Unit Cost for Kubernetes


Kubernetes is undoubtedly one of the most popular choices for modern SaaS architecture. Therefore, finding out the usage-based cost for running Kubernetes for SaaS customers is a commonly requested task by many SaaS business. There are different ways to run SaaS applications in Kubernetes. In this use case, we are exploring a multi-tenant deployment in Kubernetes while each tenant occupies one or more pods in a node. The diagram below illustrates the example topology for such a Kubernetes cluster.

Kubernetes can be hosted in different environments as well. In this use case study, we are exemplifying with AWS Elastic Kubernetes Service (EKS) hosted on AWS EC2 Instances. The usage-based cost calculation differs as the hosting environment differs. Paigo supports usage-based cost for various hosting environments.

The cost of running EKS on EC2 has several components. There are platform fees of EKS based on usage (see EKS Pricing), and there are EC2 costs (see EC2 Pricing). And there is potentially some other factors in the mix influencing the usage-based cost such as different types of EC2 instances including on-demand instances and reserved instances.

Defining Unit Economy

A good unit economy framework for the topology described above would be pod running time based given the single occupancy in Kubernetes pods. The running time example we are using here is Hour, meaning serving 1 hour of running time to a SaaS customer. There potentially could also be different ways of defining unit economy such as Minute or even Million Seconds. However, they should essentially represent the same idea and can be transformed from Hour back and forth.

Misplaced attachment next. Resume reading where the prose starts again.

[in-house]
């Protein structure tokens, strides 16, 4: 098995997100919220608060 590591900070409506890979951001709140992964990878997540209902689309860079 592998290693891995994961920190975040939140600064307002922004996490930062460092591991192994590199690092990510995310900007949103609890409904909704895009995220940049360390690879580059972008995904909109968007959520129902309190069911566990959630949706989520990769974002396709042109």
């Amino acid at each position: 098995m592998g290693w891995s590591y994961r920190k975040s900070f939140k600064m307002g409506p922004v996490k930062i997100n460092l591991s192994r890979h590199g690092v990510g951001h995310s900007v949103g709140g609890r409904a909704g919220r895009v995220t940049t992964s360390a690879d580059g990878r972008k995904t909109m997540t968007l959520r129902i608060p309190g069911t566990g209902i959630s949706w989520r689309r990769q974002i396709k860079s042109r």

Also note the unit economy is different for different configurations of Kubernetes pods. In other words, the hourly unit cost should be considered differently for a pod of 4 cores and a pod of 2 cores.

Measurement of Usage-based Cost

Paigo treats different configurations of Kubernetes pods differently, take into account the number of cores and the amount of memory. At a regular interval, Paigo samples all of the actively running pods by SaaS customers in Kubernetes clusters. Then Paigo calculates the hourly costs of those pods and save those data points in the backend journal as the raw data. Finally, Paigo runs batch analytics on the giant raw data set to group them by different configurations and calculate the average of each group. See below table for a sample result.

CPU CoresMemory (GB)Unit Cost ($)










When calculating the hourly cost of running pods, Paigo also takes into account the real cost of running underlying EC2 resources such as on-demand instances or reserved instances.

To enable the usage-based cost for EKS on EC2, it is recommended to enable Agent-based Method usage measurement and collection.

How to Use The Data

The usage-based cost can be leveraged to benchmark the pricing strategy. For example, one of the common ways is to define a pay-as-you-go pricing Product Items that allows customers to pay for the exact time of their usage, such as in CI/CD SaaS platforms. Knowing the unit cost of serving an hour of running time can help to define a price with a desired margin. Another example would be combining running time into a subscription tier Product Plans with other usage Dimension such as Storage. An Enterprise subscription tier may include 100 hours of running time per month.

Similar use cases can be applied to derive the usage-based cost of running GPUs in Kubernetes for machine learning platforms.

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